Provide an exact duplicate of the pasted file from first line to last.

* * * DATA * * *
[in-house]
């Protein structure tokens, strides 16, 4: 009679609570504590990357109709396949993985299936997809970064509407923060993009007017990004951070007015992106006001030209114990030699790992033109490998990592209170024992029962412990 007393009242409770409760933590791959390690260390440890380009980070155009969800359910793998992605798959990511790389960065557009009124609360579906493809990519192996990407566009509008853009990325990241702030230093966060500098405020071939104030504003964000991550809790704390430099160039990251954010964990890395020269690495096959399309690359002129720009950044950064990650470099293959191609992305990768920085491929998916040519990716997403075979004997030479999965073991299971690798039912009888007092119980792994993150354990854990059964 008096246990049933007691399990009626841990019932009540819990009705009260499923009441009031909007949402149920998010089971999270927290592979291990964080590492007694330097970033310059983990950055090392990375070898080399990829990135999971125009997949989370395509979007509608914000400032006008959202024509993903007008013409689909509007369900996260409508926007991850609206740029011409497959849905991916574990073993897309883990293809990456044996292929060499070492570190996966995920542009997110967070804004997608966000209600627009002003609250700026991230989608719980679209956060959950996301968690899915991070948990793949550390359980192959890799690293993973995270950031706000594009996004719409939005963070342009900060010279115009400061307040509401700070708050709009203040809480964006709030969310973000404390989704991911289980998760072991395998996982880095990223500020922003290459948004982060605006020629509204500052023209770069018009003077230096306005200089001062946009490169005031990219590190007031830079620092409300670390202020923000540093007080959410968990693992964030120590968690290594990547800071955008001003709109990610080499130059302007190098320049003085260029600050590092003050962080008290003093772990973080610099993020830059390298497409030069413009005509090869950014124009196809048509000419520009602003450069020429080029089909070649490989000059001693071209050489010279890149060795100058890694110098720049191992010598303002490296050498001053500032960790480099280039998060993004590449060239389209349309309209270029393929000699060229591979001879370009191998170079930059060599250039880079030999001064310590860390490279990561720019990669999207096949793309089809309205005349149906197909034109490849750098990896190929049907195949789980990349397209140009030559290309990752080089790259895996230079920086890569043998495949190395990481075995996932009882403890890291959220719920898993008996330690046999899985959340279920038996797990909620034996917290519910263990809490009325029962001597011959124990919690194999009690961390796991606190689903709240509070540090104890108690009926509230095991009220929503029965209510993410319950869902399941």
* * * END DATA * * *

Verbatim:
[in-house]
């Protein structure tokens, strides 16, 4: 009679609570504590990357109709396949993985299936997809970064509407923060993009007017990004951070007015992106006001030209114990030699790992033109490998990592209170024992029962412990 007393009242409770409760933590791959390690260390440890380009980070155009969800359910793998992605798959990511790389960065557009009124609360579906493809990519192996990407566009509008853009990325990241702030230093966060500098405020071939104030504003964000991550809790704390430099160039990251954010964990890395020269690495096959399309690359002129720009950044950064990650470099293959191609992305990768920085491929998916040519990716997403075979004997030479999965073991299971690798039912009888007092119980792994993150354990854990059964 008096246990049933007691399990009626841990019932009540819990009705009260499923009441009031909007949402149920998010089971999270927290592979291990964080590492007694330097970033310059983990950055090392990375070898080399990829990135999971125009997949989370395509979007509608914000400032006008959202024509993903007008013409689909509007369900996260409508926007991850609206740029011409497959849905991916574990073993897309883990293809990456044996292929060499070492570190996966995920542009997110967070804004997608966000209600627009002003609250700026991230989608719980679209956060959950996301968690899915991070948990793949550390359980192959890799690293993973995270950031706000594009996004719409939005963070342009900060010279115009400061307040509401700070708050709009203040809480964006709030969310973000404390989704991911289980998760072991395998996982880095990223500020922003290459948004982060605006020629509204500052023209770069018009003077230096306005200089001062946009490169005031990219590190007031830079620092409300670390202020923000540093007080959410968990693992964030120590968690290594990547800071955008001003709109990610080499130059302007190098320049003085260029600050590092003050962080008290003093772990973080610099993020830059390298497409030069413009005509090869950014124009196809048509000419520009602003450069020429080029089909070649490989000059001693071209050489010279890149060795100058890694110098720049191992010598303002490296050498001053500032960790480099280039998060993004590449060239389209349309309209270029393929000699060229591979001879370009191998170079930059060599250039880079030999001064310590860390490279990561720019990669999207096949793309089809309205005349149906197909034109490849750098990896190929049907195949789980990349397209140009030559290309990752080089790259895996230079920086890569043998495949190395990481075995996932009882403890890291959220719920898993008996330690046999899985959340279920038996797990909620034996917290519910263990809490009325029962001597011959124990919690194999009690961390796991606190689903709240509070540090104890108690009926509230095991009220929503029965209510993410319950869902399941």